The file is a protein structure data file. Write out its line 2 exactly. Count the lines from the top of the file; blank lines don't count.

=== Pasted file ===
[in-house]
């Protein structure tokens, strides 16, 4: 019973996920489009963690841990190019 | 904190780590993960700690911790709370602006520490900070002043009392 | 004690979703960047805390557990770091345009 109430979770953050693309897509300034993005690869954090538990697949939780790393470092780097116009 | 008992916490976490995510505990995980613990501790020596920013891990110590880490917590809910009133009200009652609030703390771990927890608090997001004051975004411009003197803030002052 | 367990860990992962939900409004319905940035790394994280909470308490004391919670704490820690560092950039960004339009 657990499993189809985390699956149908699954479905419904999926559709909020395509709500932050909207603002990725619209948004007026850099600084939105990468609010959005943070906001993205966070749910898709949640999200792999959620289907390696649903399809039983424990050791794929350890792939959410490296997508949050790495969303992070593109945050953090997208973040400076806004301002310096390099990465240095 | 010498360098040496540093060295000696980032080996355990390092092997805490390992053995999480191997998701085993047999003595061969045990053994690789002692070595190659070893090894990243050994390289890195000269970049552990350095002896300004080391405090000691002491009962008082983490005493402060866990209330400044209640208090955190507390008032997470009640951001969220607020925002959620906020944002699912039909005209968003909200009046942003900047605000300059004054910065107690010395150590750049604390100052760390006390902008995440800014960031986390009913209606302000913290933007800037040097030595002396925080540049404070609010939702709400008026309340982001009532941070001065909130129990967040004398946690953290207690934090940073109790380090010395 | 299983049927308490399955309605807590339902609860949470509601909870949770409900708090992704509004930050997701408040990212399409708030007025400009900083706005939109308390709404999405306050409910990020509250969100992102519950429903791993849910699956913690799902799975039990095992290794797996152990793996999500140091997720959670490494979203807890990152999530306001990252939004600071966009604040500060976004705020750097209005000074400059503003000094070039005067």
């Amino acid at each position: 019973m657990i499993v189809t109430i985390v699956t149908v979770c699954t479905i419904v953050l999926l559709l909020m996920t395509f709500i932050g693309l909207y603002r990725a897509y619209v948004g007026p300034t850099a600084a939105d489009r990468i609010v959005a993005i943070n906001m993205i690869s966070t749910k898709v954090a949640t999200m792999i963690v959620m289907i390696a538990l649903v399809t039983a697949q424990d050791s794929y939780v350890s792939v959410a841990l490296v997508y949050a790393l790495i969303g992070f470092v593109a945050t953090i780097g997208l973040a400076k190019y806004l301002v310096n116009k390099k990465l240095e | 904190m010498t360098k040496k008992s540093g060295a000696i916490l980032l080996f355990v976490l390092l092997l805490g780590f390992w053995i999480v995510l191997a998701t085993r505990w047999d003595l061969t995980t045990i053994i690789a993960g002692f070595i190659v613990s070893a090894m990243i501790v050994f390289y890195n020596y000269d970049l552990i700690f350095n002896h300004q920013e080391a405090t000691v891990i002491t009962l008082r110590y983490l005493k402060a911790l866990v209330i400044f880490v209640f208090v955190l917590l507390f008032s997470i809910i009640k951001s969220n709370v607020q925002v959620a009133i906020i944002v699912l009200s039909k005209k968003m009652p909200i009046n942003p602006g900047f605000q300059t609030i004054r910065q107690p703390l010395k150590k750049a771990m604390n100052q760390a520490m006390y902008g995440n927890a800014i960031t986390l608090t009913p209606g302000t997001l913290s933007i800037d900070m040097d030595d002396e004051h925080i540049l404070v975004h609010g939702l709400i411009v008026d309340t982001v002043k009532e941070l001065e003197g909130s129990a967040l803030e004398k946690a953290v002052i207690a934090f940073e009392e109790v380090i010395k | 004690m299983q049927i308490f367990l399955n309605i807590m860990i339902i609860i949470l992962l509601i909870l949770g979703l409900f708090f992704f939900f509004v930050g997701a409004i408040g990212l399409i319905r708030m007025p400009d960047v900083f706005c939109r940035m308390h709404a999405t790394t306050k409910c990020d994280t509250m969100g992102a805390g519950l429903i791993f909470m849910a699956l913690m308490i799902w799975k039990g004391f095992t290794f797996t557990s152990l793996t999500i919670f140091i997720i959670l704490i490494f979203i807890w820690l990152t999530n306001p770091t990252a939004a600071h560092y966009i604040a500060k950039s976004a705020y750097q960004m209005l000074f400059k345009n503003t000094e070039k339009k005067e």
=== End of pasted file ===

């Protein structure tokens, strides 16, 4: 019973996920489009963690841990190019 | 904190780590993960700690911790709370602006520490900070002043009392 | 004690979703960047805390557990770091345009 109430979770953050693309897509300034993005690869954090538990697949939780790393470092780097116009 | 008992916490976490995510505990995980613990501790020596920013891990110590880490917590809910009133009200009652609030703390771990927890608090997001004051975004411009003197803030002052 | 367990860990992962939900409004319905940035790394994280909470308490004391919670704490820690560092950039960004339009 657990499993189809985390699956149908699954479905419904999926559709909020395509709500932050909207603002990725619209948004007026850099600084939105990468609010959005943070906001993205966070749910898709949640999200792999959620289907390696649903399809039983424990050791794929350890792939959410490296997508949050790495969303992070593109945050953090997208973040400076806004301002310096390099990465240095 | 010498360098040496540093060295000696980032080996355990390092092997805490390992053995999480191997998701085993047999003595061969045990053994690789002692070595190659070893090894990243050994390289890195000269970049552990350095002896300004080391405090000691002491009962008082983490005493402060866990209330400044209640208090955190507390008032997470009640951001969220607020925002959620906020944002699912039909005209968003909200009046942003900047605000300059004054910065107690010395150590750049604390100052760390006390902008995440800014960031986390009913209606302000913290933007800037040097030595002396925080540049404070609010939702709400008026309340982001009532941070001065909130129990967040004398946690953290207690934090940073109790380090010395 | 299983049927308490399955309605807590339902609860949470509601909870949770409900708090992704509004930050997701408040990212399409708030007025400009900083706005939109308390709404999405306050409910990020509250969100992102519950429903791993849910699956913690799902799975039990095992290794797996152990793996999500140091997720959670490494979203807890990152999530306001990252939004600071966009604040500060976004705020750097209005000074400059503003000094070039005067």